Influential Park City panel needs one more member
City Hall is accepting applications from people interested in serving a partial term on the Park City Planning Commission, an opening created after a panel member won a seat on the Park City Council on Election Day.
The Planning Commission opening is a result of Nann Worel’s successful campaign for the City Council. Worel, now a member of the Planning Commission, will step down from the position as she prepares to take office as a City Councilor in early January. She plans to remain a Planning Commission member through a meeting scheduled on Dec. 9, which will likely be the last meeting of the year.
The Planning Commission term held by Worel expires in July. The person selected will be appointed to serve the remaining months of her term. They would need to apply for reappointment to a full term of four years during that selection process, which is expected to take place in late spring or early summer.
The seven-member Planning Commission is seen as ranking second in influence of City Hall’s panels, trailing only the City Council. The Planning Commission holds wide-ranging duties in growth and development discussions. It has the authority to approve a variety of projects and holds a key role in other matters, such as crafting City Hall’s broad growth plans and the municipal government’s detailed development rules.
It is not clear what projects or policies the Planning Commission will address during the partial term. It seems possible the panel could delve into topics like the future of the Bonanza Park district, the lower Park Avenue corridor and Old Town issues in the time before the term ends in the summer.
It is also possible the Planning Commission could discuss high-profile development proposals like Treasure and ideas at Park City Mountain Resort during the partial term.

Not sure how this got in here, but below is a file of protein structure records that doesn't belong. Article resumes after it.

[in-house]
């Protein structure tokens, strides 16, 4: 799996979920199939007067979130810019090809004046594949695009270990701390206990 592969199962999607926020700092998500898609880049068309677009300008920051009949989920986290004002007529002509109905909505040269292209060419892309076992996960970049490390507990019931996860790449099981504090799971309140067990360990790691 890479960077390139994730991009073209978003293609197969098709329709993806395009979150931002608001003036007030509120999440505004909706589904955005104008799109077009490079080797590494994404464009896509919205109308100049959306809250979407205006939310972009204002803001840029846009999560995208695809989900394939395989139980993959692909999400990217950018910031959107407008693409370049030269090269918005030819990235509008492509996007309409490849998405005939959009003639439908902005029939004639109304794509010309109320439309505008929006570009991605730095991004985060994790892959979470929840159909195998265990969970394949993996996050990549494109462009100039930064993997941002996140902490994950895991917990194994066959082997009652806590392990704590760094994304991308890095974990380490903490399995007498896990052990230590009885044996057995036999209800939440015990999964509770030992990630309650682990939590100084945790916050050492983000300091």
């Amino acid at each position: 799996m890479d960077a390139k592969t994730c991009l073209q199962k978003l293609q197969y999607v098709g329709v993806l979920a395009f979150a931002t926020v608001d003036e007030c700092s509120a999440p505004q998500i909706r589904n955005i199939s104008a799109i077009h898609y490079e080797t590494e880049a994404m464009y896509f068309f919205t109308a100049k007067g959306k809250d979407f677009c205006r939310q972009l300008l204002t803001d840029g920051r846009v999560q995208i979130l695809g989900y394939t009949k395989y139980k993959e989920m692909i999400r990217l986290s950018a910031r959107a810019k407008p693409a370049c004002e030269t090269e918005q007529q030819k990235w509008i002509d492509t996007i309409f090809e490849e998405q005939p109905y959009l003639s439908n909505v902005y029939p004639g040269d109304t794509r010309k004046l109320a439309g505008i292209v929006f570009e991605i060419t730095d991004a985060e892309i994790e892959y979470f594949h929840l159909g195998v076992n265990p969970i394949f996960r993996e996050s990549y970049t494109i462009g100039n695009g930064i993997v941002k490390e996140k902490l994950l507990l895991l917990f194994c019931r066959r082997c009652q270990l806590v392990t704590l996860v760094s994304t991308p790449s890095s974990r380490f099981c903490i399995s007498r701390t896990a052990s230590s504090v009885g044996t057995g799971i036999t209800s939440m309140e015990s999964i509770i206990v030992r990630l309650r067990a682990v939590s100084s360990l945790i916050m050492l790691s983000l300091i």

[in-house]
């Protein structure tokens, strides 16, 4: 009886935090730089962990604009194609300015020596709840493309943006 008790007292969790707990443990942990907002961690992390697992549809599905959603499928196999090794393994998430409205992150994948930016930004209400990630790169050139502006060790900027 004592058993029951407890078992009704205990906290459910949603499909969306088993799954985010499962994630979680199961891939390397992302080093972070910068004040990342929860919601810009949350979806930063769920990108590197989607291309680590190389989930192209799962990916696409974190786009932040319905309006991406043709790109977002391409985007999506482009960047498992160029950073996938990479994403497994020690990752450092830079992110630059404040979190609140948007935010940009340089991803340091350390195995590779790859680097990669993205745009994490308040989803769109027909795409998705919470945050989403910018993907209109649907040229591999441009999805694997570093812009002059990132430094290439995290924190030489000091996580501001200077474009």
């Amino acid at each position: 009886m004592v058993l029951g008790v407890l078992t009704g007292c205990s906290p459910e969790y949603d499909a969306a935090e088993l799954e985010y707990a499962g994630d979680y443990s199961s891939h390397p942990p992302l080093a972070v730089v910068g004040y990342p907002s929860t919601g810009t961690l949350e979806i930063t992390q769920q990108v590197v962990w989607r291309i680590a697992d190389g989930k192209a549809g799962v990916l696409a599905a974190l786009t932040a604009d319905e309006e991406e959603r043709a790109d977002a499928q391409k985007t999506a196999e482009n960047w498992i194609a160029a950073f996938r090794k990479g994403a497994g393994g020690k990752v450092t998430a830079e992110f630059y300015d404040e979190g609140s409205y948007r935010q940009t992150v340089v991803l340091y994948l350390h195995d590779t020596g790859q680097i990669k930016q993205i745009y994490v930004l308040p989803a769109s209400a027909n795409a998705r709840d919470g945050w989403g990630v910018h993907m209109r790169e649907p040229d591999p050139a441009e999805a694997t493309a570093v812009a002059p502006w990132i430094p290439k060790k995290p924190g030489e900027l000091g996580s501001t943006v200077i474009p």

Planning Commission agendas in recent months have included topics like City Hall’s regulations of Old Town demolitions and numerous development applications ranging from small ones to larger project proposals.
The Planning Commission has for years also served as a springboard to elected office in Park City. There has been a series of Planning Commissioners who went on to win a seat on the City Council, the same route taken by Worel to the City Council. Mayor Jack Thomas once served on the Planning Commission and, earlier, Brad Olch served on the Planning Commission on his way to eventually serving three terms as the mayor.
Someone must be a Park City resident to serve on the Planning Commission. The panel meets on the second and fourth Wednesdays of the month starting at 5:30 p.m. Some of the meetings extend well into the nighttime.
Planning Commissioners are compensated at a rate of $100 per meeting. They also receive privileges at the Park City Municipal Athletic & Recreation Center and are eligible to use City Hall ski passes.
Applications are due by 5 p.m. on Dec. 18. The application includes questions such as the perceived mission of the Planning Commission and the three issues someone sees as being of prime importance to the panel. It asks for positions on the issues. The City Council appoints members of the Planning Commission. The elected officials typically hold interviews with the candidates prior to a selection.
Applications are available on the City Hall website, http://www.parkcity.org. Select ‘Planning Commission Position Available’ on the front page of the site. They are also available at the Planning Department. The department had not received an application by Monday morning.
Contact Louis Rodriguez at the Planning Department, 615-5061, for more information about the position or the application process.
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The people at the second part of the Park City Future Summit were nearly unanimous in indicating they have some level of concern.